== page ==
Review: The Goodness Paradox; How Evolution Made Us More and Less Violent by Richard Wrangham (2019) Assessment 9 out of 10

Brilliant, original and thought provoking:a study of human & animal evolution, with profound implications for human history.

Wrangham’s thesis is that domestication reduces reactive aggression, striking out in fear and anger. The domestication syndrome includes lighter bones, reduced dimorphism, smaller brains without reduced intelligence, and facial paedomorphism, where juvenile features continue into adulthood. Domesticates’ behaviour is also juvenile, trusting and playful, including sexual play. He argues these markers of domestication are not themselves adaptive, but the side effects of reduced reactive aggression.

Domestication can occur in three ways, first by man selecting animals which were easier to control, so docile farmed cattle replaced the larger, more dangerous hunted auroch, second by association with man, dogs evolving from wolves, feeding on rubbish heaps around human camps, wilder animals being driven off, and third by what Wrangham calls “self-domestication”. Once it occurred, by whatever means, domestication was irreversible. Dogs evolved from the wolf, dingos from domesticated dogs brought to Australia with Aboriginal venturers. Dingos returned to the wild, but did not revert to being wolves.

He argues bonobo were self-domesticated from a common chimp/bonobo ancestor, living with gorillas north of the Congo. The two species fed on common foods. Gorilla bands monopolised food sources, forcing female chimps to disperse to feed. This left them liable to male chimp violence, employed to ensure sexual access. The Congo formed an un-crossable barrier to non-swimming apes. In a Pleistocene dry period, both species may have been able to cross shallows in the upper reaches. However gorillas could not survive south of the river. In renewed dry periods, there were no mountains into which they could retreat, as there are north of the river. This left the ur-bonobo without competitors. Females formed feeding bands which excluded aggressive males, resulting in self-domestication, reducing reactive aggression within the new, now isolated, species.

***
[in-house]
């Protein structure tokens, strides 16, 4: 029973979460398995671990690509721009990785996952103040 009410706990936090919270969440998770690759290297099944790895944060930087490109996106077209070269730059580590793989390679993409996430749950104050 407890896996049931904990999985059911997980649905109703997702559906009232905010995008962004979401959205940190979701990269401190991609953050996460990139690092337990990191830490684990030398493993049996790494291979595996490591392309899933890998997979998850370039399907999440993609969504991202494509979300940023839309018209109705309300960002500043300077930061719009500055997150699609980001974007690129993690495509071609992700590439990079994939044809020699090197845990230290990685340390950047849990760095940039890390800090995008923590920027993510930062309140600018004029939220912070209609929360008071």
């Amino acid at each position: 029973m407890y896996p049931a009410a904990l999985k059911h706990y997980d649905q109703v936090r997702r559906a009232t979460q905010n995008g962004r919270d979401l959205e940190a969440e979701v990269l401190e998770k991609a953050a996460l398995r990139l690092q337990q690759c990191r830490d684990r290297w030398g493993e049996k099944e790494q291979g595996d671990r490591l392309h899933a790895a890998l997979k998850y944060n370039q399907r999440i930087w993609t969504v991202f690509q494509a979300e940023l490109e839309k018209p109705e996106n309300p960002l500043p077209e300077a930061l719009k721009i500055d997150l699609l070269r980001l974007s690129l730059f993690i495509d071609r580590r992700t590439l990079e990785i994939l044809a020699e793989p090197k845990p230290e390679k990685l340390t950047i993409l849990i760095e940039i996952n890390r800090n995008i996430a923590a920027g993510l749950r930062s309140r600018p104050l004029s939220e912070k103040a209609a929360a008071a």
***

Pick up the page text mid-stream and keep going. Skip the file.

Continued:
Robust hominins were succeeded by gracile H sapiens, who display the domestication syndrome, suggesting human self-domestication and reduced reactive aggression. Human self-domestication followed a different path from bonobos. Hunter-gatherers established and maintained egalitarian groups by execution, disproportionately affecting reactively aggressive alpha-males. Language was key to this process, beta-males progressing from rumour, to discussion to organised killing. Once execution was used, any group member could be its victim. Morality emerged as an adaptive response to execution, “norm psychology” evolving to avoid social pitfalls. Periodic dominance by alpha males was replaced by the absolute power of a male group.

H sapiens language skills facilitated cooperation, indicated by sophisticated cultural goods. Co-operation contributed to humans surviving Neanderthals, the last (?) robust hominin. Europeans are shown to have trace Neanderthal DNA, indicating interbreeding between the two. Neanderthals remained more reactively aggressive, contributing to small group size and inbreeding, possibly hastening their demise.

Hominins, and chimps both had a taste for meat. They combined social hunting with proactive aggression. Such behaviour was inherited by humans, small societies showing a close correlation between hunting and violence. Bonobos also have a taste for meat, but are neither hunters nor display proactive aggression against their own species.

Language skills are a key element of the “Execution Hypothesis” for human self-domestication. Wrangham argues they also meant humans were able to develop proactive aggression into the more sophisticated and deadly coalitionary proactive aggression, planned violence, used in war, slavery and genocide, in particular by hierarchical societies, and linked to sovereignty, control of violence within a territory, facilitating its expansion.

The Human Paradox is combining communal peace, the effect of self-domestication, with the wrong done by coalitionary proactive aggression. Wrangham concludes by noting the evidence for a recent reduction in human violence. Just because war may have evolutionary origins, doesn’t mean accepting the inevitability of violence and war……

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